Does Market Volatility Require Investment Action?
One of the most frequently asked questions we receive from clients over an entire business cycle is “What are we doing in the portfolios when markets decline?”
Interestingly, our clients ask the question from both ends of the investment spectrum. Some clients ask the question because they believe that a market decline should provide an opportunity to purchase stocks as they have now become “cheaper”. Others ask this question in terms of whether the market decline is a sign of “bad things to come” and whether we should be selling securities. The real answer is that neither is the right approach. In this memo, I would like to discuss market volatility and the information it does/does not provide. I would also like to discuss in detail our investment discipline and why market movements don’t necessarily signal investment actions for FAI portfolios.
Market volatility can occur for many reasons.
Economic softness, global turmoil, natural catastrophes, poor business fundamentals, valuation bubbles and taxes/tariff s, just to name a few. However, investors should not be looking to market price changes for information. Market price movements are a by-product of true value creation from the underlying companies that comprise the market. Because of this, market declines are only a symptom of true value, not the measurement of true value.
One analogy that I believe all investors can understand is a medical check-up.
When an individual (market) goes to see the doctor, one of the ﬁrst things the nurse does is take the patient’s temperature (market price). If the patient displays a fever (market decline), the doctor doesn’t stop there with his/her analysis and just treat the fever (buy/sell stocks). On the contrary, the fever (market decline) is just a measurement tool to determine if the doctor needs to go deeper in the analysis to understand why the fever exists (reason for market decline), before the patient might receive treatment (action in portfolio). In most cases, if the patient has good health habits, receives the required vaccinations, exercises regularly, improves their diet and practices good hygiene these should help create defenses to outside forces that might expose the patient to health risks.
Our goal at FAI is to practice these “good health habits” in client portfolios and create defenses to a market correction.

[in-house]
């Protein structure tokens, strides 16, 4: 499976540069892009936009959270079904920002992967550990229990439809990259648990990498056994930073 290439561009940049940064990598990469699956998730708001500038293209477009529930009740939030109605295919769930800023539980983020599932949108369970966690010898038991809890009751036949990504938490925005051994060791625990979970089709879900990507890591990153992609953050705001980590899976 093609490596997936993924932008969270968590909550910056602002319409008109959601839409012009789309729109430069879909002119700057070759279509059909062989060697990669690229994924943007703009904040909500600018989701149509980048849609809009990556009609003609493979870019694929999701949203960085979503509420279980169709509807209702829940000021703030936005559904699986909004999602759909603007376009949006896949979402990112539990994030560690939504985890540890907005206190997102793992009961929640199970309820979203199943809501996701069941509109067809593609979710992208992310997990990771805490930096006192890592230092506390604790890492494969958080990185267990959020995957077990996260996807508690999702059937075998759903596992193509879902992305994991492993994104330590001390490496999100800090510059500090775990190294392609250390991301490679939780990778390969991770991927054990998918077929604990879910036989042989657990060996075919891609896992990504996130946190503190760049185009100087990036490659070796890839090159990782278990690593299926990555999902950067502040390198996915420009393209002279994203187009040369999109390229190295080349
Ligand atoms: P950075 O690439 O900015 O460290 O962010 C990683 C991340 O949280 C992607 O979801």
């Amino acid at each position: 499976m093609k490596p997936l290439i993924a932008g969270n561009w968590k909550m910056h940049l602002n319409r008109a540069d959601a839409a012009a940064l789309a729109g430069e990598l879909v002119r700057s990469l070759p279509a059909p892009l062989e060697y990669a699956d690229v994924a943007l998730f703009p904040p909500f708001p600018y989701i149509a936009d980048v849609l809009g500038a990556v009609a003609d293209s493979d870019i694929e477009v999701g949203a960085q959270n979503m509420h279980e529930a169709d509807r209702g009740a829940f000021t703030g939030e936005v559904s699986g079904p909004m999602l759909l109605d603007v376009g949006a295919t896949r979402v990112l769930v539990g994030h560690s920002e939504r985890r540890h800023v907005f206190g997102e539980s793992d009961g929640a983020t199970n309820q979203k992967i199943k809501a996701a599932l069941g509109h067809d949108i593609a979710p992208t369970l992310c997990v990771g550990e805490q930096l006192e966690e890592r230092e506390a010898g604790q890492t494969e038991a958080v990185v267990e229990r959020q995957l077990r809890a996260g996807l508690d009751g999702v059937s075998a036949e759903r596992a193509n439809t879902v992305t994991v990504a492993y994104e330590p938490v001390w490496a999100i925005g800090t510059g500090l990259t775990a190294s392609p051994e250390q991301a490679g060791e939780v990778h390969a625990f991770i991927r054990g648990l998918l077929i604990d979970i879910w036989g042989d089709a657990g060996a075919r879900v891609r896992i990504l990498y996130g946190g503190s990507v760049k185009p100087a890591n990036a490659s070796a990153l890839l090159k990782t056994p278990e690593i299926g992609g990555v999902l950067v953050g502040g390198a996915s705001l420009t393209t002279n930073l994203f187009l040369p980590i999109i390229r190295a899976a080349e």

We apply multiple tests to your portfolio to understand whether action is warranted, starting well before a market correction occurs. Many of the tests we preform are trying to estimate the likelihood of a market sell-off. Some of these tools include, using market valuations, business fundamentals and economic conditions to measure how probable a decline might be.
We also regularly research and analyze individual securities for valuation and business fundamental changes. Finally, we conduct a stress test across the entire portfolio to measure exposure/downside risk in case of an impactful market event.
All of this analysis is an ongoing exercise to access the risk of a large market dislocation and protect the portfolio from these risks.
These tools are also used to help uncover fruitful investment opportunities in all asset classes that may avail themselves and allow us to invest more of the portfolio in these specific opportunities. Because all of these tools are used daily/weekly/monthly, we don’t wait for a market decline to position the portfolio in its best risk/reward allocation. We change our portfolio positioning to always reflect our best market analysis and predictions. Most market dislocations do not off er us any new information at all because we have already performed a much deeper diagnosis. So, the next time the market sells off , be assured that if an action is needed in the portfolio that it will be completed, and most likely it was already implemented before the event occurred.
Thank you for your support of FAI.
Curtis R. Gross, CFA
Chief Investment Officer